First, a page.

Fairies and fields: the promise of forbidden hope

(Maryam Nihal)

This article is neither an attempt at sensationalizing Pakistani culture, nor does it aim to be the missing piece of the puzzling mystery that is Pakistani culture — for my privilege has sheltered me from many harsh realities that are now just a part of the daily ritual for many. Rather, it is merely an attempt at adding two cents to the conversation surrounding this unforgiving land — one that has withstood calamities brought forth by both man and nature. 

People often forget that the rules of ethics apply in the East too, especially those concerning informed consent. 

For these reasons, this article does not have any pictures of locals and their faces because whatever story they might tell from their eyes, you can see it reflected in Karachi’s gloriously heartbreaking monsoon, intricately designed mehndi, jalebi fresh from a cauldron of auspicious drippings and oil and dipped generously in sheera (sugar syrup) , preparations for shaam ki chai (a mini meal consisting of evening tea, biscuits and fried assortments) and so many other tiny inconsequential moments that are the fabric of this society. 

This photo essay aims at introducing a new form of appreciation and understanding, one where the land speaks for itself. 

Manahil Raza, a Karachi ex-pat to Lahore details how she experiences the Pakistani culture in her life — a gradual reluctantly welcoming overture. 

“I lived in Karachi until I was 18 when I moved to Lahore, where I have since lived. These are bustling metropolitan hubs of two of Pakistan’s provinces, namely Sindh and Punjab. To say I faced a culture shock would be an understatement.” 

“While Western media might paint all of Pakistan with a sepia toned filter and a confusing overlap with Arab speaking nations, the truth reveals a great variation within the cultures and languages of the country. I acknowledge my privilege of class when it comes to my observations about culture because my financial status affords me the company of similarly endowed groups.” 

Beginning of monsoon season in Karachi

Asim Munir, a graphic designer, and a photojournalist based in Lahore believes it is important for a shift in the way the Western lens captures Pakistan – i.e., aestheticizing Pakistani suffering.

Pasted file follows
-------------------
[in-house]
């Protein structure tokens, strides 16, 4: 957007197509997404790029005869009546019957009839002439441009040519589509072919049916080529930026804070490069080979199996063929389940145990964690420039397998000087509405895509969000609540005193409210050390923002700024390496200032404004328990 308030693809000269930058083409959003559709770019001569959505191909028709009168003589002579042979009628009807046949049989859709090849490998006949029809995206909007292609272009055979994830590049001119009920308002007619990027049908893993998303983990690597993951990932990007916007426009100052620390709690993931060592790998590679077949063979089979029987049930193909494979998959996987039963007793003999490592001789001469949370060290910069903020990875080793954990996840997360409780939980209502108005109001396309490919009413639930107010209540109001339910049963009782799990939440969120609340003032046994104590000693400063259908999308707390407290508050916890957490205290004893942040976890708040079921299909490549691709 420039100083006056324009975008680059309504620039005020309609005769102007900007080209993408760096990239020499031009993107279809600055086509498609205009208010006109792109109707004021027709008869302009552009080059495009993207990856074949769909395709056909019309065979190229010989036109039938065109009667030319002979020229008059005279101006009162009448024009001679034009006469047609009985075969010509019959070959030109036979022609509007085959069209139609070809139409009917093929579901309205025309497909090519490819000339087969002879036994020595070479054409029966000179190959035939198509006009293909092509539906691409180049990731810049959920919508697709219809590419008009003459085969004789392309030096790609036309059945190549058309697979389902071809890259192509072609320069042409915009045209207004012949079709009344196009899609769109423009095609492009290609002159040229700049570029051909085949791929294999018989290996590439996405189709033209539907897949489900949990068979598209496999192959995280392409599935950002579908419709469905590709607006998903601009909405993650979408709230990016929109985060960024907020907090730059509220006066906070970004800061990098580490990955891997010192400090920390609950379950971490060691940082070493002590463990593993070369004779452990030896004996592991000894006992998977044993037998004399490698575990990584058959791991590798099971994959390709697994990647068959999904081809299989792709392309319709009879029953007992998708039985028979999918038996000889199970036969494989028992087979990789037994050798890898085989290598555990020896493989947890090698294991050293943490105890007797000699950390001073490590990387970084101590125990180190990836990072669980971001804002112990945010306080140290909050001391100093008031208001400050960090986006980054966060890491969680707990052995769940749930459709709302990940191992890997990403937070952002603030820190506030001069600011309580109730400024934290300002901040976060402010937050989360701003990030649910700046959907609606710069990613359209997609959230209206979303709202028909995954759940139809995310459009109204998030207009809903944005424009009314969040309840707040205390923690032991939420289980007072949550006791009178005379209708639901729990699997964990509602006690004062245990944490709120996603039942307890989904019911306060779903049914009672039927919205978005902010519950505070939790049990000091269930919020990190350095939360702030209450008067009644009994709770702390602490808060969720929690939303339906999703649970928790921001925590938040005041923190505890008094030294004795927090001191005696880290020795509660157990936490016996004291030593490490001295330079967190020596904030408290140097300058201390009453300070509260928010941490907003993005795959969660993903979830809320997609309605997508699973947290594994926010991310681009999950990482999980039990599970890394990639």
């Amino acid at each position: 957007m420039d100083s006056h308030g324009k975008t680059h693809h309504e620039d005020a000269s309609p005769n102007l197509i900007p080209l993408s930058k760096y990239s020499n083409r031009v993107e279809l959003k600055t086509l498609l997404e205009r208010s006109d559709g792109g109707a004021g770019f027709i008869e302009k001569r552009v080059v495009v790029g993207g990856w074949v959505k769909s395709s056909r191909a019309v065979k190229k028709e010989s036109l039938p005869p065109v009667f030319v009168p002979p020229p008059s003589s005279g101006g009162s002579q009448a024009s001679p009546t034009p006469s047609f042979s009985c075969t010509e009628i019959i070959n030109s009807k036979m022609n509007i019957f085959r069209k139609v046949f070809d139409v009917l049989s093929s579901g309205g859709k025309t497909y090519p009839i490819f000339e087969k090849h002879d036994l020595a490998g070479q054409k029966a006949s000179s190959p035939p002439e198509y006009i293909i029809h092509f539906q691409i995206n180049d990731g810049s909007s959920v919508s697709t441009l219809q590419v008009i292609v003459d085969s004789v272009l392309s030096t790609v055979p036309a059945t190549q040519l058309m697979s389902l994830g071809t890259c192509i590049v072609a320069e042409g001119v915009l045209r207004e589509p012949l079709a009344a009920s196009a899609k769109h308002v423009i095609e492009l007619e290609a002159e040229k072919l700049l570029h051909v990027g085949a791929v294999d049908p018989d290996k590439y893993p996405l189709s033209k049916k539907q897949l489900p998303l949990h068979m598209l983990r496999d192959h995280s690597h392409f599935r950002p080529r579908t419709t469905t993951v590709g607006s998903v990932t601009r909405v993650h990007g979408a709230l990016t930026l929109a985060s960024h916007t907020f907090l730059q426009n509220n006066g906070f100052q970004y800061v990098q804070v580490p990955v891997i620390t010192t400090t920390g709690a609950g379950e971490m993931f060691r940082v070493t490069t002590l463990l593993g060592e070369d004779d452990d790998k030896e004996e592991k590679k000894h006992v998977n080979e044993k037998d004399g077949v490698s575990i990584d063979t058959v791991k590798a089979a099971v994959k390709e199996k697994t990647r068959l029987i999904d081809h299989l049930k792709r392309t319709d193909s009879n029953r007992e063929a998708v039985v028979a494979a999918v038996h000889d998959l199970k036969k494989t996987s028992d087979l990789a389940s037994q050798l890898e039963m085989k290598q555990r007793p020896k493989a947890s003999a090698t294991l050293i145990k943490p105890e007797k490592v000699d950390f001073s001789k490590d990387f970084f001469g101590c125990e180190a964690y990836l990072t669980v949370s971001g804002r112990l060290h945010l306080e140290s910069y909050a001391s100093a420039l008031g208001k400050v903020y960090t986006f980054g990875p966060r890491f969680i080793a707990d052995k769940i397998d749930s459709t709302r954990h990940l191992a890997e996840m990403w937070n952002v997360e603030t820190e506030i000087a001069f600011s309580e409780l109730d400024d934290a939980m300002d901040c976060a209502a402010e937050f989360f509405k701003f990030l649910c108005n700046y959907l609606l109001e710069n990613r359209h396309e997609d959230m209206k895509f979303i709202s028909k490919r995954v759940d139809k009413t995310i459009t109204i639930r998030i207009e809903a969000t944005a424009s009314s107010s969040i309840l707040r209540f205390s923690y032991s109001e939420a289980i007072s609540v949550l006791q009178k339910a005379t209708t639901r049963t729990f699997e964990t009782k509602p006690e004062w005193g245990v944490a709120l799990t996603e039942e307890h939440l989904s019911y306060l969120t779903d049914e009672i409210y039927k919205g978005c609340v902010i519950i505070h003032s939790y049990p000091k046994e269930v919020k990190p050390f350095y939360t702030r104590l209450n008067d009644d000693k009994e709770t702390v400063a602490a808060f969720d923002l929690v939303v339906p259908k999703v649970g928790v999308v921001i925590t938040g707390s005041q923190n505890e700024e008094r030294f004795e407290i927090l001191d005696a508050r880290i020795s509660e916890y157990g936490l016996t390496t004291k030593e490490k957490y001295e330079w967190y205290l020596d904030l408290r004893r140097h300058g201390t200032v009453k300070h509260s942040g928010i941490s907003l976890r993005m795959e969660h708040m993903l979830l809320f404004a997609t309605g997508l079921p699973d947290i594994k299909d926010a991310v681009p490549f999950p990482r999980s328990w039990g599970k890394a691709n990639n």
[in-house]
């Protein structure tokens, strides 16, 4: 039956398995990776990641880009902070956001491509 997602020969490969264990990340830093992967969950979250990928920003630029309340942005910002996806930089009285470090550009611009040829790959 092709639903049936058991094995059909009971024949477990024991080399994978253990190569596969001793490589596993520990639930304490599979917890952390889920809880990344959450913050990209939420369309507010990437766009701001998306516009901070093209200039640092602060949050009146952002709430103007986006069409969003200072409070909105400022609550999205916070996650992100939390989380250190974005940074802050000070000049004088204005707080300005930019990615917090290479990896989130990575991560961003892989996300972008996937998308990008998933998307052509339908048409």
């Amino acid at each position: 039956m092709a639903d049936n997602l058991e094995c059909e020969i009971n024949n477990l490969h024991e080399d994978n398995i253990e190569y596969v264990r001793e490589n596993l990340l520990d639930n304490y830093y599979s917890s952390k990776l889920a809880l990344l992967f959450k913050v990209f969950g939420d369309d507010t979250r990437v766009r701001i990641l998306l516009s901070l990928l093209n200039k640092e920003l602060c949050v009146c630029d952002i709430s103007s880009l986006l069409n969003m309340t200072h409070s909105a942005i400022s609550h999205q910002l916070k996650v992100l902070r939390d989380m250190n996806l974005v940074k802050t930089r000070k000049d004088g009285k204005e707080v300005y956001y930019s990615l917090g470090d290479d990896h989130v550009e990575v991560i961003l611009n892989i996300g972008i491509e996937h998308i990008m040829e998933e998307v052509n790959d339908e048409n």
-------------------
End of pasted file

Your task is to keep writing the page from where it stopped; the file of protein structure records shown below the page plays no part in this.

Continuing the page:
“However, as Western bloggers and content creators travel to Pakistan, there has been a change in the way Pakistan is understood and perceived. While local content creators and influencers have been advocating tirelessly towards this goal, it was not until Western travelers documented their journey that a difference was observed on the international platform — perhaps because it is not true until the West deems it so.” 

The Margalla hills enroute to Naran

“Pakistan is not just war and turmoil. We are our culture and our sights and our food and our people,” says Munir.

Chai and the Concordia K2 (base camp at K2) 

Through her own experiences, Raza believes that the activity that most jarringly illustrates the difference in culture of Karachi and Lahore (informed obviously by class — as she forewarns) is the wedding industry. 

“While in Karachi, the wedding as an affair is surely an expensive one — Lahore treats the event as a production. Wedding festivities in Lahore average to about six events including Qawwalis, sangeet nights, Rung, and mehndi lagayi. 

Mehndi (henna)

“Dance troupes are hired and at a particular wedding, I saw a bride make her entrance by descending from the ceiling on a model crescent while there were fireworks in the background,” Raza says. 

“In addition to this, clothes become a significant part of showcasing wealth as both men and women don clothes that are almost as heavily embroidered as the bride and grooms. The colours are also bright in comparison to Karachi’s more muted tones.”

In contrast, Raza believes that the growing trend in Karachi, to demonstrate a similar wealth bracket is having smaller events, often at the beach. 

“An interesting recent phenomenon is the rise in invitation of foreigners to Karachi weddings. This is illustrated by Lupita Nyongo’s Instagram posts attending a friend’s wedding in Karachi. Having this foreign spectatorship of Pakistani weddings might just signal a change in the trend of aestheticization of poverty in the developing world and rather a return to the oriental exoticism that characterized the pre-war on terror world.”

Preparing for my sister’s baat pakki (engagement) in Karachi
Imli (tamarind) hiding between bougainvillea in Karachi

Nevertheless, it is interesting how regardless of where the pendulum swings in capturing the East, traces of exoticism linger in the background — be it beach weddings in Karachi ft. Lupita Nyongo or selling ‘the Afghan Girl’ for a Nat-Geo cover. 

As you think about this distorted reality, enjoy some jalebi. 

Makki ki roti (unleavened corn bread) with chatni and sides

About the Author

By Maryam Nihal

Former Editor

Maryam is a fourth-year student majoring in Kinesiology and Health Science. She's a huge fan of anything sports related, but loves to explore the sports realm beyond the stats and the numbers. When she’s not fielding calls from ESPN, you can find her studying, re-watching Crash Landing on You, and listen to the Taylor’s Version albums — all at the same time.


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Adam Taneja

I love this!!!! Especially ur take on the west judging other countries merely on the negatives while negating the fabulous aspects of your culture as you so well put it!!!


Incredible perspective, it would be great to see more articles like this!